### Aristotle - The Organon ANALYTICA POSTERIORA Book 1 Part 7

## No demonstration may pass from one genus to another

1.
It follows that we cannot in demonstrating pass from one genus to
another.
We cannot, for instance, prove geometrical truths by
arithmetic. For there are three elements in demonstration:

2.
(1) what is
proved, the conclusion - an attribute inhering essentially in a genus;

3.
(2) the axioms, i.e. axioms which are premisses of demonstration;

4.
(3) the subject-genus whose attributes, i.e. essential
properties, are
revealed by the demonstration.
The axioms which are premisses of
demonstration may be identical in two or more sciences: but in the
case of two different genera such as arithmetic and geometry you
cannot apply arithmetical demonstration to the properties of
magnitudes unless the magnitudes in question are numbers. How in
certain cases transference is possible I will explain later.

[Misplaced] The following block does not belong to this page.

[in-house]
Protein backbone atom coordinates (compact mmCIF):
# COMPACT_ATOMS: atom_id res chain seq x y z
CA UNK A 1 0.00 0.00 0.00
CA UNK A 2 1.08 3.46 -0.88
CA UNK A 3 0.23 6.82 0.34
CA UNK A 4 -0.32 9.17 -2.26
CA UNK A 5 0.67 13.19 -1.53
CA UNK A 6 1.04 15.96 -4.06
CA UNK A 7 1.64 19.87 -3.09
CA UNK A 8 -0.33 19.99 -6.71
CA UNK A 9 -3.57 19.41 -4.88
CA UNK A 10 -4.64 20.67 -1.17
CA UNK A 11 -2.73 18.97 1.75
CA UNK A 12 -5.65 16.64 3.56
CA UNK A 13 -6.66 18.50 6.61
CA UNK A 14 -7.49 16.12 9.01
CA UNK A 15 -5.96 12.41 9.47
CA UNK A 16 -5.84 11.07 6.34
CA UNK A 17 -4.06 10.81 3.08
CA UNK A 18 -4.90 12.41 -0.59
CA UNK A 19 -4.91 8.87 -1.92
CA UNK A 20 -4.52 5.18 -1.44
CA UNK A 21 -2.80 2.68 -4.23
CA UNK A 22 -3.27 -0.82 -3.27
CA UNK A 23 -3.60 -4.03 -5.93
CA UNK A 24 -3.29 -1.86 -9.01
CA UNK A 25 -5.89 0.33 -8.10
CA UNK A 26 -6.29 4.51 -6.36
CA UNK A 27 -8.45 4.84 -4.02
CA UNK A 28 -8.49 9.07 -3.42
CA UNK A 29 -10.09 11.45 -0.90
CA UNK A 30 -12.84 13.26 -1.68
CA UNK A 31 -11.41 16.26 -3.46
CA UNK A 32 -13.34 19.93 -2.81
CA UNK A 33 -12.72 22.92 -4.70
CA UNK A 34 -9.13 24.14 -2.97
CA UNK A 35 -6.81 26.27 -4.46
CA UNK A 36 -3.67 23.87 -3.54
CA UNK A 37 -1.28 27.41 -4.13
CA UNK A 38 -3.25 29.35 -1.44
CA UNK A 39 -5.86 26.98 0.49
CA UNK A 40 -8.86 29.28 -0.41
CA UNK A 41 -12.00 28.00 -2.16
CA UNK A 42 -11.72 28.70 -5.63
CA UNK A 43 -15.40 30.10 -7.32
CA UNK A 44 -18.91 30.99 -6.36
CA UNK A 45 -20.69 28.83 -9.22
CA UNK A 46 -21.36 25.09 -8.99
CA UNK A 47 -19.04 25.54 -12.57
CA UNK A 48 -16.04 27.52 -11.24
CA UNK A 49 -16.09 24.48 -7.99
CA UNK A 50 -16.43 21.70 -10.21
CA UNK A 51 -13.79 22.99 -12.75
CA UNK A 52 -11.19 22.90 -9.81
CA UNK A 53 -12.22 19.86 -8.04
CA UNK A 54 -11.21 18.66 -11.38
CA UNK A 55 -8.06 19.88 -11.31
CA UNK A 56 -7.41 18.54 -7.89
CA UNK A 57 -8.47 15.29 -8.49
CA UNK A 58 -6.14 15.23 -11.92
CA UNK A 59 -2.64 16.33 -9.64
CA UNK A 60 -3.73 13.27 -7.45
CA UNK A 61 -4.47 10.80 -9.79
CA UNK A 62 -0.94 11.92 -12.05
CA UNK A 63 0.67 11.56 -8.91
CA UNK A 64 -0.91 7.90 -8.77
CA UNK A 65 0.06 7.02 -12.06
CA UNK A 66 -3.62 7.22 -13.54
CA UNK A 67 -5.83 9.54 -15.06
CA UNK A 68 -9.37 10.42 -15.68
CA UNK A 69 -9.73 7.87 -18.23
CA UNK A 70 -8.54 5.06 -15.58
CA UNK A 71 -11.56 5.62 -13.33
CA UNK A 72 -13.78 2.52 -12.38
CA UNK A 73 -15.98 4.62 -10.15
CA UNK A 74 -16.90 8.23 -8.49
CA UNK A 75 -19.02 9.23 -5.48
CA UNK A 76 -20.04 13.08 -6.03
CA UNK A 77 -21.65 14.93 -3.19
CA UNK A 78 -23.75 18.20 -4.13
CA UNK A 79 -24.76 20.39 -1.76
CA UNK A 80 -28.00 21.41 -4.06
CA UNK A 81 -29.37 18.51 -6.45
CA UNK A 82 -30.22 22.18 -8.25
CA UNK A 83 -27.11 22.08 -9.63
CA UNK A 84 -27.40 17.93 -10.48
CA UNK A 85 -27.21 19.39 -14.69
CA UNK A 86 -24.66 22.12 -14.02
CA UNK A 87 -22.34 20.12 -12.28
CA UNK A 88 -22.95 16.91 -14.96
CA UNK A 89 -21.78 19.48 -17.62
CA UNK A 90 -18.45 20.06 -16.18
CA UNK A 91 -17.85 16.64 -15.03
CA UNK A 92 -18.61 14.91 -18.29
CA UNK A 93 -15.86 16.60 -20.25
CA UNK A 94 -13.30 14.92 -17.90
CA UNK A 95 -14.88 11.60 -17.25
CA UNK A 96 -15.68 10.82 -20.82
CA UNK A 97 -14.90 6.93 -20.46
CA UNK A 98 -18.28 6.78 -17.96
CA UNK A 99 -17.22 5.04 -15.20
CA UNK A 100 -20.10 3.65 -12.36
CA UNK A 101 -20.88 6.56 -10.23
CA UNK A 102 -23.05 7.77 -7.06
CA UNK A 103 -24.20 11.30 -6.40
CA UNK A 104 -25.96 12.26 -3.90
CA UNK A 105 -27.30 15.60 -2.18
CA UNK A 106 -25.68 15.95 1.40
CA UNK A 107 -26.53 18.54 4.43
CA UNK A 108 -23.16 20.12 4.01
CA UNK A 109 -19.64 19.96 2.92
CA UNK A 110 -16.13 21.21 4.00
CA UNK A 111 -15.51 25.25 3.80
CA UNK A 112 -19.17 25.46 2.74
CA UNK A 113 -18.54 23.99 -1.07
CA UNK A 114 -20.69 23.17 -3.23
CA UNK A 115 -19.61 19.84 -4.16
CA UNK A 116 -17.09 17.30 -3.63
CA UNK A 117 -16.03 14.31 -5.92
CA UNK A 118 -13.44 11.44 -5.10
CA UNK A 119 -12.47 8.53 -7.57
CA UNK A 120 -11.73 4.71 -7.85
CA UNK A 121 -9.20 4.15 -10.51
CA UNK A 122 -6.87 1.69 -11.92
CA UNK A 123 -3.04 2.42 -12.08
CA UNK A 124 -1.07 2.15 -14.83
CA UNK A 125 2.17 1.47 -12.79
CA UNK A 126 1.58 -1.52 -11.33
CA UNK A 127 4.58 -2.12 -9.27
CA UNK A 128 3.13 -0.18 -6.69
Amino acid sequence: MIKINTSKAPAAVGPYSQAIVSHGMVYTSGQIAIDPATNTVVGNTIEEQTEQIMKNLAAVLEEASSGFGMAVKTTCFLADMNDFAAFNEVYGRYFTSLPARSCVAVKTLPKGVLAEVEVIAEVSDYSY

5.
Arithmetical demonstration and the other sciences likewise
possess, each of them, their own genera;
so that if the
demonstration is to pass from one sphere to another, the
genus must be
either absolutely or to some extent the same. If this is not so,
transference is clearly impossible, because the extreme and
the middle
terms must be drawn from the same genus: otherwise, as predicated,
they will not be essential and will thus be accidents. That is why
it cannot be proved by geometry that opposites fall under
one science,
nor even that the product of two cubes is a cube. Nor can the
theorem of any one science be demonstrated by means of another
science, unless these theorems are related as subordinate to
superior (e.g. as optical theorems to geometry or harmonic
theorems to
arithmetic). Geometry again cannot prove of lines any property which
they do not possess qua lines, i.e. in virtue of the fundamental
truths of their peculiar genus: it cannot show, for example, that
the straight line is the most beautiful of lines or the contrary of
the circle; for these qualities do not belong to lines in virtue of
their peculiar genus, but through some property which it shares with
other genera.

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